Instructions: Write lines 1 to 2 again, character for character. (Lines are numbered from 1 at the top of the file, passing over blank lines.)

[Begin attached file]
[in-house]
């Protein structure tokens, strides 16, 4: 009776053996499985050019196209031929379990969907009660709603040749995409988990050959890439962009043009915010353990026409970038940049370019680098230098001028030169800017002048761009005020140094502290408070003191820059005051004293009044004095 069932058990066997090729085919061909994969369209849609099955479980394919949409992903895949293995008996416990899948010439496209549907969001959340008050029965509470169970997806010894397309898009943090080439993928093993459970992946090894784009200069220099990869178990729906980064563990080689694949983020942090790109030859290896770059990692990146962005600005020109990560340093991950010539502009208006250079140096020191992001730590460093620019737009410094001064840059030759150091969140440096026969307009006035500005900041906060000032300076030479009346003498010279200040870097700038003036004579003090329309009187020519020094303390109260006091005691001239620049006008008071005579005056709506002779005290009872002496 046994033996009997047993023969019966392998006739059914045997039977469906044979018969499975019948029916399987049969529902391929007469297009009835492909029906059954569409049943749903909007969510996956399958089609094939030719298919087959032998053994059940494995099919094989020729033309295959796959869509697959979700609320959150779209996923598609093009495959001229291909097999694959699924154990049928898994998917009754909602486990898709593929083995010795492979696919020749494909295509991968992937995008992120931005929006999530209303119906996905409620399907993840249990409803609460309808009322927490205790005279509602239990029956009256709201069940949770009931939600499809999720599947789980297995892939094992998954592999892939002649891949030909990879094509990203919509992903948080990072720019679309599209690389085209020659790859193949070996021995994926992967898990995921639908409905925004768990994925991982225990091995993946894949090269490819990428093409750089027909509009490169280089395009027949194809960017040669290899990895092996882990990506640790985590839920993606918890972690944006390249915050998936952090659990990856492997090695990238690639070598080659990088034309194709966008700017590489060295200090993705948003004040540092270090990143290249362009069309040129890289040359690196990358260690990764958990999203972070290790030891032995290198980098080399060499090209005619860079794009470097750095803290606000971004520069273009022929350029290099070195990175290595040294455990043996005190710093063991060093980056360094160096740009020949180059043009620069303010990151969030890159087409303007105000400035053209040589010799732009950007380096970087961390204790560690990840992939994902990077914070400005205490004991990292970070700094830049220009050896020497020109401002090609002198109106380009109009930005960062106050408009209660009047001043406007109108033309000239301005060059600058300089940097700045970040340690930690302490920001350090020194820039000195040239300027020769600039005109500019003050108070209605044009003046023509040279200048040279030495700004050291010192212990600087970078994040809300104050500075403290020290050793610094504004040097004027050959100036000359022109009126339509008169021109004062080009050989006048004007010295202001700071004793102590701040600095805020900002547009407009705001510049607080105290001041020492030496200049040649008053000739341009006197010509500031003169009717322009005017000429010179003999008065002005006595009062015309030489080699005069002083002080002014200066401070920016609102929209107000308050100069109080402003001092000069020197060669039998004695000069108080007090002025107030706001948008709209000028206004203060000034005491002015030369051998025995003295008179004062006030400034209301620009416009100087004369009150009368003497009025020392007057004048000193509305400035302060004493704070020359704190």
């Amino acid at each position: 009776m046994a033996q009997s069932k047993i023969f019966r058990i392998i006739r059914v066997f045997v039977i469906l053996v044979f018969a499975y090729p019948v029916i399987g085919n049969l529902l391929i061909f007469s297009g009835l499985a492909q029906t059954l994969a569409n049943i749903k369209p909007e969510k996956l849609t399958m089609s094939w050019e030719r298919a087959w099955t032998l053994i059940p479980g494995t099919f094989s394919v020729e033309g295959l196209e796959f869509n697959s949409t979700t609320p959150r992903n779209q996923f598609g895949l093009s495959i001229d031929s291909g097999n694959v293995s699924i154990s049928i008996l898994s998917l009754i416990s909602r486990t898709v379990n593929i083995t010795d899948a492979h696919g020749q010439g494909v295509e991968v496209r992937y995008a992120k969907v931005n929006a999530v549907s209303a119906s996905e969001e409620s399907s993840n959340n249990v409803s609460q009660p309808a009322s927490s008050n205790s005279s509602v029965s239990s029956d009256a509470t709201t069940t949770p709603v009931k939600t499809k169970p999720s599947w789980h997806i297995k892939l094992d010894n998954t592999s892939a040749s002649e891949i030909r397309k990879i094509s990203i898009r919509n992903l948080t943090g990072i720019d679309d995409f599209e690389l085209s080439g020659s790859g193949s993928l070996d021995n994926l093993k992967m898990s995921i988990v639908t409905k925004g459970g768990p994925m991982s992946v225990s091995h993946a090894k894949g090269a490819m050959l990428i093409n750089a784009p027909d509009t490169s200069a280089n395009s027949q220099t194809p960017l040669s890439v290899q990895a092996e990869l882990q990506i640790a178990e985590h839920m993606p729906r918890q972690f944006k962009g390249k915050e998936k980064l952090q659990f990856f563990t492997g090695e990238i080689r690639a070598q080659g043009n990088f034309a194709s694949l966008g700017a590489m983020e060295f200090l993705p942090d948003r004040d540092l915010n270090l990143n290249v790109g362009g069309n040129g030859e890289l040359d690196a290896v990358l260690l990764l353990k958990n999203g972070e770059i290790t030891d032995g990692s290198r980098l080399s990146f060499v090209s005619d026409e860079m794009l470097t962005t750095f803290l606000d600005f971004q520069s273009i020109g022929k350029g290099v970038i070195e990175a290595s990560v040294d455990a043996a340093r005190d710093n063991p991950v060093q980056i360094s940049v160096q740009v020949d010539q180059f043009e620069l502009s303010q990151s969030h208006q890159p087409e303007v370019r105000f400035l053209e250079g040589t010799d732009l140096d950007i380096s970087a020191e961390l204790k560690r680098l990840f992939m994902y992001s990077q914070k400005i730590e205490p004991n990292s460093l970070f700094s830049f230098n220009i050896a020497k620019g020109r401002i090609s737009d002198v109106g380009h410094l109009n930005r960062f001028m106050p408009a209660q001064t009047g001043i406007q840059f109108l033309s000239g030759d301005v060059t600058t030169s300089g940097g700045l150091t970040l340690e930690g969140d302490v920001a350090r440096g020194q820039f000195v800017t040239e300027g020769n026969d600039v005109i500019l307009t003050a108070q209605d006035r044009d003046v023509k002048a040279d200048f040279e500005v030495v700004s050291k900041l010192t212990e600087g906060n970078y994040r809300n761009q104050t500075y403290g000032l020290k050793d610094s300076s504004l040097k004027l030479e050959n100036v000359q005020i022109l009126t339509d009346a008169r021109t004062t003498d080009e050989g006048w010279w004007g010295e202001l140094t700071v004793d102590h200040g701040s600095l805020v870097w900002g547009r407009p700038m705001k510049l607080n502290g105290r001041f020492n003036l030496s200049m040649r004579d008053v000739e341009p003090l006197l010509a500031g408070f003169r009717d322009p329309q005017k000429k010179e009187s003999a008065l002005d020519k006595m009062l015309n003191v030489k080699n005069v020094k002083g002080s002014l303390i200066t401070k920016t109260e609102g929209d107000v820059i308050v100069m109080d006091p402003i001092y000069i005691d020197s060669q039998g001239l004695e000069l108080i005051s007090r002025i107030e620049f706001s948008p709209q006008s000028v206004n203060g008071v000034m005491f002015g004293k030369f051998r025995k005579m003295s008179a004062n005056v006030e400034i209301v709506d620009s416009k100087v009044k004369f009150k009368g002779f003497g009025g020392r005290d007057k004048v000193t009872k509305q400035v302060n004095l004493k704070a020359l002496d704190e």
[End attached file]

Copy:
[in-house]
């Protein structure tokens, strides 16, 4: 009776053996499985050019196209031929379990969907009660709603040749995409988990050959890439962009043009915010353990026409970038940049370019680098230098001028030169800017002048761009005020140094502290408070003191820059005051004293009044004095 069932058990066997090729085919061909994969369209849609099955479980394919949409992903895949293995008996416990899948010439496209549907969001959340008050029965509470169970997806010894397309898009943090080439993928093993459970992946090894784009200069220099990869178990729906980064563990080689694949983020942090790109030859290896770059990692990146962005600005020109990560340093991950010539502009208006250079140096020191992001730590460093620019737009410094001064840059030759150091969140440096026969307009006035500005900041906060000032300076030479009346003498010279200040870097700038003036004579003090329309009187020519020094303390109260006091005691001239620049006008008071005579005056709506002779005290009872002496 046994033996009997047993023969019966392998006739059914045997039977469906044979018969499975019948029916399987049969529902391929007469297009009835492909029906059954569409049943749903909007969510996956399958089609094939030719298919087959032998053994059940494995099919094989020729033309295959796959869509697959979700609320959150779209996923598609093009495959001229291909097999694959699924154990049928898994998917009754909602486990898709593929083995010795492979696919020749494909295509991968992937995008992120931005929006999530209303119906996905409620399907993840249990409803609460309808009322927490205790005279509602239990029956009256709201069940949770009931939600499809999720599947789980297995892939094992998954592999892939002649891949030909990879094509990203919509992903948080990072720019679309599209690389085209020659790859193949070996021995994926992967898990995921639908409905925004768990994925991982225990091995993946894949090269490819990428093409750089027909509009490169280089395009027949194809960017040669290899990895092996882990990506640790985590839920993606918890972690944006390249915050998936952090659990990856492997090695990238690639070598080659990088034309194709966008700017590489060295200090993705948003004040540092270090990143290249362009069309040129890289040359690196990358260690990764958990999203972070290790030891032995290198980098080399060499090209005619860079794009470097750095803290606000971004520069273009022929350029290099070195990175290595040294455990043996005190710093063991060093980056360094160096740009020949180059043009620069303010990151969030890159087409303007105000400035053209040589010799732009950007380096970087961390204790560690990840992939994902990077914070400005205490004991990292970070700094830049220009050896020497020109401002090609002198109106380009109009930005960062106050408009209660009047001043406007109108033309000239301005060059600058300089940097700045970040340690930690302490920001350090020194820039000195040239300027020769600039005109500019003050108070209605044009003046023509040279200048040279030495700004050291010192212990600087970078994040809300104050500075403290020290050793610094504004040097004027050959100036000359022109009126339509008169021109004062080009050989006048004007010295202001700071004793102590701040600095805020900002547009407009705001510049607080105290001041020492030496200049040649008053000739341009006197010509500031003169009717322009005017000429010179003999008065002005006595009062015309030489080699005069002083002080002014200066401070920016609102929209107000308050100069109080402003001092000069020197060669039998004695000069108080007090002025107030706001948008709209000028206004203060000034005491002015030369051998025995003295008179004062006030400034209301620009416009100087004369009150009368003497009025020392007057004048000193509305400035302060004493704070020359704190």